Thus the order of nature is fixed and eternal, ordained and foreknown from all time. We have seen that Bruno rejected the superstitious idea that comets and other heavenly wonders had a supernatural meaning; and that he found the truest signs of divinity in the orderly course of nature.[538] Miracles he explained either through imposture or through sympathetic magic. Along with these he rejected also what may be called the morbid side of mediæval Christianity—its constant dwelling upon the physical, sensational aspects of Christ’s life, sufferings, and death,[539] its appeal to the hysterical in man. Against a religion of incoherent personal emotion and brute ignorance, he would set one of humane love and of reasoned[Pg 298] knowledge. The chief value of the New Testament, in his eyes, was its preaching of “the Gospel law of mutual love,” which the tyranny of Rome had violated.[540] The religion to which he gave his adherence was that which raised the dead, healed the sick, gave to the poor; not the contrary form to which the Inquisition had brought the Church in Catholic lands.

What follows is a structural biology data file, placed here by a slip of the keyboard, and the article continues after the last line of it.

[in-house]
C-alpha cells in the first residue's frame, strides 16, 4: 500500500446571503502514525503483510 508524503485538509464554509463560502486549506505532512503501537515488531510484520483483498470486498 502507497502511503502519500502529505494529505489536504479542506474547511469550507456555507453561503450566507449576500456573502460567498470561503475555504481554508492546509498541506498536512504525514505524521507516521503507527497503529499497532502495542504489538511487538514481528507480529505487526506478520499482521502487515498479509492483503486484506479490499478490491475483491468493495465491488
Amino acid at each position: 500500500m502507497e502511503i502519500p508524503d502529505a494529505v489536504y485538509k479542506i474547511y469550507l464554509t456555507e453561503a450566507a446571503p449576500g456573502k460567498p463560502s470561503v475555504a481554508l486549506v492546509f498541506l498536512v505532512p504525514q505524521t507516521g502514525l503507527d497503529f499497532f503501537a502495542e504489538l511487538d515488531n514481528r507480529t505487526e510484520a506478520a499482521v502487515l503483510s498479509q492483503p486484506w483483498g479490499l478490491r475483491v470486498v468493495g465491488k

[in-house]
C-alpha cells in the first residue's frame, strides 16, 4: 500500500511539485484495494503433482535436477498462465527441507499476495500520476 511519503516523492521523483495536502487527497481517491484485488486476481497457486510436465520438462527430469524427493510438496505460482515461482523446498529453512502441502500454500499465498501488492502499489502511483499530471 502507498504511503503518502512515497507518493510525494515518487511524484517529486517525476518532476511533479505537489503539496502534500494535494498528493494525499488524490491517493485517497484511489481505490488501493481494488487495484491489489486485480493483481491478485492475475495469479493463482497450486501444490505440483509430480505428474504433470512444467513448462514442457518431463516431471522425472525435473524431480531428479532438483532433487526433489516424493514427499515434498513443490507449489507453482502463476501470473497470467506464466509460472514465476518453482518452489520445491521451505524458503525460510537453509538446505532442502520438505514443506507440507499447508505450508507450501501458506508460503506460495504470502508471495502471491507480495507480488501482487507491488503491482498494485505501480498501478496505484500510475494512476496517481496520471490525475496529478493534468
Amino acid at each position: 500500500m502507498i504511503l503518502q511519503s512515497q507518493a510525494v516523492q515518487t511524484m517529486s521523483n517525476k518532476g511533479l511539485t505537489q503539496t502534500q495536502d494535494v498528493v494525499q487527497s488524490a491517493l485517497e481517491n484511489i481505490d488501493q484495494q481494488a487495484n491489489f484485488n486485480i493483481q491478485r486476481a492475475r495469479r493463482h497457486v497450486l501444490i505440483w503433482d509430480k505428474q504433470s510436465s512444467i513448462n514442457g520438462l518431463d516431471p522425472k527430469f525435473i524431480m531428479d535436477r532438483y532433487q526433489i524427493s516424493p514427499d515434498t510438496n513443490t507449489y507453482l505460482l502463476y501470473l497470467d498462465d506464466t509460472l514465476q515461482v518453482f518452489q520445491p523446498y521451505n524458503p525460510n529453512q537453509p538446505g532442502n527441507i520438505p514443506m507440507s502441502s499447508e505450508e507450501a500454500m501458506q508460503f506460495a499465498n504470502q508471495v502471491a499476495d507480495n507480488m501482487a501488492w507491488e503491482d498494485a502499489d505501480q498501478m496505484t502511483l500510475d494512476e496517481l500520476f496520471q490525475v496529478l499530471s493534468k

Man and God.With great boldness Bruno drew from his conception of the Infinite the consequence that there can be no action of the finite upon the infinite, no change or effect in God produced through man. A practical corollary of this was the argument for freedom of thought. The virtue of Judgment, in the Spaccio, has entrusted to it the defence of the true law, and the removal of unjust or false laws, dictated by enmity to the peace and happiness of the human commonwealth. It shall kindle and fan the appetite for glory in the human breast, as the only sure stimulus for inciting men to the heroic deeds that increase, maintain, or strengthen republics. But it shall not pay heed to what men imagine or think, provided their words and deeds do not corrupt the peace of the realm. Deeds are its only concern, and it has to judge the tree, not by the fineness, but by the goodness of its fruits. Heaven is not interested in any way in what does not interest man; it is moved and angered, not by anything done, said, or thought by men, except in so far as the welfare of republics is endangered. Gods would not be gods if they were either pleased or displeased, grieved or delighted, by what men did or thought; they would be more needy than men, would be as dependent on men as men are on[Pg 299] themselves for utility and profit.[541] The gods are beyond all passion: they have active anger and pleasure only, not passive. Therefore they do not threaten punishment or promise reward for good or evil that results in them, but for that committed on peoples and in the human societies which they foster by their divine laws and statutes, since human laws do not suffice. The gods do not seek the reverence, fear, love, worship, or respect of men, for any other end or utility than that of men themselves. Glory cannot be added to the gods from without; they have made their laws not to receive glory but to communicate glory to men. The sole sphere of justice is the moral actions of men with regard to other men; inward sins are sins only so far as they have outward effect, and inward justice is not justice without outward practice.[542] The Bible,—not science but morality its aim.In the Cena Bruno had already made practical use of this principle in maintaining that the Scriptures teach not science, but an ideal of conduct, and therefore that any argument from them as to the actual constitution of the world is devoid of compelling force, while, on the other side, no scientific theory or hypothesis can be ruled out simply because it is contradicted by any statement in the Scriptures. They were written, not in the service of our intellect to instruct us in philosophy, but for the grace of our mind and heart, ordaining by their laws what should be our behaviour in the moral life. The Scriptures were written in the language and adapted to the intelligence of the vulgar, the people of the time. “A historian making use of words which the ordinary man could not understand, would be absurd; and still more so would be one who desired to give to a whole people a law and model[Pg 300] of life, if he were to employ terms which he alone or very few could understand, and should waste time over matters indifferent to the end for which the laws were ordained. For this reason Alghazel said that the function of the books of the law was not so much to probe the truth of things, or speculation, as to promote good customs,” and to provide for the welfare of republics and of humanity. To use the terms of science where there is no need, is to ask that the vulgar, the foolish many, from whom only conduct is required, shall have a special comprehension,—to ask that the hand shall have the eye, whereas it is not made by nature to see, but to work, and to obey the eye.[543]